Graph 5: Daily Highs, Lows, Normal Highs, Normal Lows, and Precipitation amounts
from November 1, 2008 to March 1, 2009 for Bluefield (BLF), WV.

November 2008-Feburary 2009 Monthly and
Winter (Dec. 2008-Feb. 2009) Temperature (F) Summary

Bluefield, WV

Nov

Dec

Jan

Feb

Winter

Mean Temperature

42.2

39.0

31.6

37.2

35.9

Normal Temperature

45.2

36.6

32.7

36.1

35.5

Departure from Normal

-3.0

+2.4

-1.1

+1.1

+0.4

Table 5. Bluefield, WV monthly (Nov. 2008 through Feb. 2009) and 2009 winter season (Dec. 2008 through Feb. 2009) temperature summary.

 

Figure 3 shows below normal precipitation for the winter across most of Virginia and North Carolina . In Blacksburg's County Warning Area, only the southwest Virginia mountains and all of southeast West Virginia were near, or a little above normal. The driest areas were in the piedmont.

Percent of Normal Precipitation

Figure 3. Percent of Normal Precipitation (December 2008 through February 2009), Climate Prediction Center.

 

The following U.S. Drought Monitor maps (Fig. 4 and 5), which show areas with various degrees of drought, indicate that despite being a little below normal, the winter precipitation was enough to lower the severe drought depicted across most of southwest Virginia west of the Blue Ridge mountains, and the North Carolina mountains on December 2, 2008 (Fig. 4), to moderate drought by March 3, 2009 (Fig. 5).

Drought Monitor Dec 2, 2008

Figure 4: Drought Monitor ending on December 2, 2008 (http://www.drought.unl.edu/DM/monitor.html)

Drought Monitor March 3, 2009

Figure 5: Drought Monitor ending on March 3, 2009 (http://www.drought.unl.edu/DM/monitor.html)

 

For a closer look at the winter precipitation, table summaries (Tables 6-10) of each of the five climate sites are included below.  Roanoke, Lynchburg and Danville all received between two and three inches less precipitation than normal for the winter (December through February). Blacksburg was just slightly (0.27 inches) below normal, and Bluefield was slightly (0.34 inches) above normal. The month to month distribution of rainfall varied considerably across the area from November through February. Roanoke saw rainfall deficits for every month during that period. Blacksburg and Bluefield had slight surpluses in December and January, while November and December were above normal for Lynchburg and Danville. Finally, the winter snowfall was below normal for all sites. Blacksburg, Roanoke and Lynchburg were all 10 inches or more below their normal winter snowfall.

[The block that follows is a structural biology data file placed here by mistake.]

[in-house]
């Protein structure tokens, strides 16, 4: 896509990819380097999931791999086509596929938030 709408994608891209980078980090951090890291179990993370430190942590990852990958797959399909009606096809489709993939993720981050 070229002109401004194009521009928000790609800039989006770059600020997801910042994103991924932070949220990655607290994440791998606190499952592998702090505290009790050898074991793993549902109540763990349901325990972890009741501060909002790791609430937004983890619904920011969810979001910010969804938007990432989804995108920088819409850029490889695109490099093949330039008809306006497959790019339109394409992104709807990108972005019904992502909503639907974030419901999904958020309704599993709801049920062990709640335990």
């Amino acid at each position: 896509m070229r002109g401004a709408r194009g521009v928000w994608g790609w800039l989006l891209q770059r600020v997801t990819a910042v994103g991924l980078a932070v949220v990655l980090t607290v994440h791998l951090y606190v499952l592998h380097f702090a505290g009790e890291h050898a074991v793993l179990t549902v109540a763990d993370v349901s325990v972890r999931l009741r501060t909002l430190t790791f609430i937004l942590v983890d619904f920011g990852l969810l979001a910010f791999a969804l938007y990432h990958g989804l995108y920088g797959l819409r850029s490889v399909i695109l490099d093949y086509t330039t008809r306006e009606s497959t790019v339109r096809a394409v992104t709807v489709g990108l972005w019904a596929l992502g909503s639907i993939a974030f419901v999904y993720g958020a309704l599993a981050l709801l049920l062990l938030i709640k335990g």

November 2008-Feburary 2009 Monthly and Winter (Dec. 2008-Feb. 2009)
Precipitation (inches) Summary

Blacksburg, VA

November

December

January

February

Winter

Precipitation (type)

Rain

Snow

Rain

Snow

Rain

Snow

Rain

Snow

Rain

Snow

Mean Precipitation

1.95

3.2

3.43

1.3

3.60

1.4

1.96

4.2

8.99

7.2

Normal Precipitation

2.96

1.1

2.87

3.9

3.37

7.2

3.02

6.4

9.26

17.2

Departure from Normal

-1.01

+2.1

+0.56

-2.6

+0.23

-5.8

-1.06

-2.2

-0.27

-10.0

Table 6. Blacksburg, VA monthly (Nov. 2008 through Feb. 2009) and 2009 winter season (Dec. 2008 through Feb. 2009) precipitation summary.

November 2008-Feburary 2009 Monthly and Winter (Dec. 2008-Feb. 2009)
Precipitation (inches) Summary

Roanoke, VA

November

December

January

February

Winter

Precipitation (type)

Rain

Snow

Rain

Snow

Rain

Snow

Rain

Snow

Rain

Snow

Mean Precipitation

1.92

0.4

2.25

T

2.72

T

1.22

0.4

6.19

0.4

Normal Precipitation

3.21

1.3

2.86

3.9

3.23

6.5

3.08

7.2

9.17

17.6

Departure from Normal

-1.29

-0.9

-0.61

-3.9

-0.50

-6.5

-1.86

-6.8

-2.98

-17.2

Table 7. Roanoke, VA monthly (Nov. 2008 through Feb. 2009) and 2009 winter season (Dec. 2008 through Feb. 2009) precipitation summary.

November 2008-Feburary 2009 Monthly and Winter (Dec. 2008-Feb. 2009)
Precipitation (inches) Summary

Lynchburg, VA

November

December

January

February

Winter

Precipitation (type)

Rain

Snow

Rain

Snow

Rain

Snow

Rain

Snow

Rain

Snow

Mean Precipitation

3.94

0.0

3.48

0.3

3.13

T

1.14

1.2

7.75

1.5

Normal Precipitation

3.18

0.5

3.23

3.2

3.54

5.3

3.10

5.3

9.87

13.8

Departure from Normal

+0.76

-0.5

+0.25

-2.9

-0.41

-5.3

-1.96

-4.1

-2.12

-12.3

Table 8. Lynchburg, VA monthly (Nov. 2008 through Feb. 2009) and 2009 winter season (Dec. 2008 through Feb. 2009) precipitation summary.

November 2008-Feburary 2009 Monthly and Winter (Dec. 2008-Feb. 2009)
Precipitation (inches) Summary

Danville, VA

November

December

January

February

Winter

Precipitation (type)

Rain

Snow

Rain

Snow

Rain

Snow

Rain

Snow

Rain

Snow

Mean Precipitation

3.54

T

3.81

T

3.01

0.4

0.97

0.5

7.79

0.9

Normal Precipitation

3.07

T

3.16

1.7

4.03

3.7

3.41

2.2

10.60

5.3

Departure from Normal

+0.47

-0.1

+0.65

-1.7

-1.02

+1.3

-2.44

-1.7

-2.81

-4.4